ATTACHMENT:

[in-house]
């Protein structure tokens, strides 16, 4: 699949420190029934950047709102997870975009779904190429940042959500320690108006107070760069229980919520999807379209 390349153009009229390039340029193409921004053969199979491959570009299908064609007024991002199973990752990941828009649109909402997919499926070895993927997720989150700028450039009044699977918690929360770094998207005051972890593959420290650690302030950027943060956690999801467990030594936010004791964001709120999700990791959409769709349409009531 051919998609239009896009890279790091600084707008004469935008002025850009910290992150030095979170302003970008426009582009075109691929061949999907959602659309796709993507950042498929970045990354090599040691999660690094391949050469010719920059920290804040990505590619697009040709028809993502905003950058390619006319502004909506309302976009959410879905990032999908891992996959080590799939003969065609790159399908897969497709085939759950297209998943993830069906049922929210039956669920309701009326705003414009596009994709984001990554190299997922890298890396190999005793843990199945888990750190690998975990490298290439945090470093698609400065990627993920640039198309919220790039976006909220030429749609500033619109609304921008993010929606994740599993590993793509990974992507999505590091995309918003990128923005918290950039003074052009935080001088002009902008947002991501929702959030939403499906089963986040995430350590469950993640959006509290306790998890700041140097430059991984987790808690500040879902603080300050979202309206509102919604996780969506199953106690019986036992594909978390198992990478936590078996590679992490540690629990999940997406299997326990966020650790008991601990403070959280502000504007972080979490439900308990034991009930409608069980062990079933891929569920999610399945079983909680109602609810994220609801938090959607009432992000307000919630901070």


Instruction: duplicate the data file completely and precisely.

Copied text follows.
[in-house]
């Protein structure tokens, strides 16, 4: 699949420190029934950047709102997870975009779904190429940042959500320690108006107070760069229980919520999807379209 390349153009009229390039340029193409921004053969199979491959570009299908064609007024991002199973990752990941828009649109909402997919499926070895993927997720989150700028450039009044699977918690929360770094998207005051972890593959420290650690302030950027943060956690999801467990030594936010004791964001709120999700990791959409769709349409009531 051919998609239009896009890279790091600084707008004469935008002025850009910290992150030095979170302003970008426009582009075109691929061949999907959602659309796709993507950042498929970045990354090599040691999660690094391949050469010719920059920290804040990505590619697009040709028809993502905003950058390619006319502004909506309302976009959410879905990032999908891992996959080590799939003969065609790159399908897969497709085939759950297209998943993830069906049922929210039956669920309701009326705003414009596009994709984001990554190299997922890298890396190999005793843990199945888990750190690998975990490298290439945090470093698609400065990627993920640039198309919220790039976006909220030429749609500033619109609304921008993010929606994740599993590993793509990974992507999505590091995309918003990128923005918290950039003074052009935080001088002009902008947002991501929702959030939403499906089963986040995430350590469950993640959006509290306790998890700041140097430059991984987790808690500040879902603080300050979202309206509102919604996780969506199953106690019986036992594909978390198992990478936590078996590679992490540690629990999940997406299997326990966020650790008991601990403070959280502000504007972080979490439900308990034991009930409608069980062990079933891929569920999610399945079983909680109602609810994220609801938090959607009432992000307000919630901070």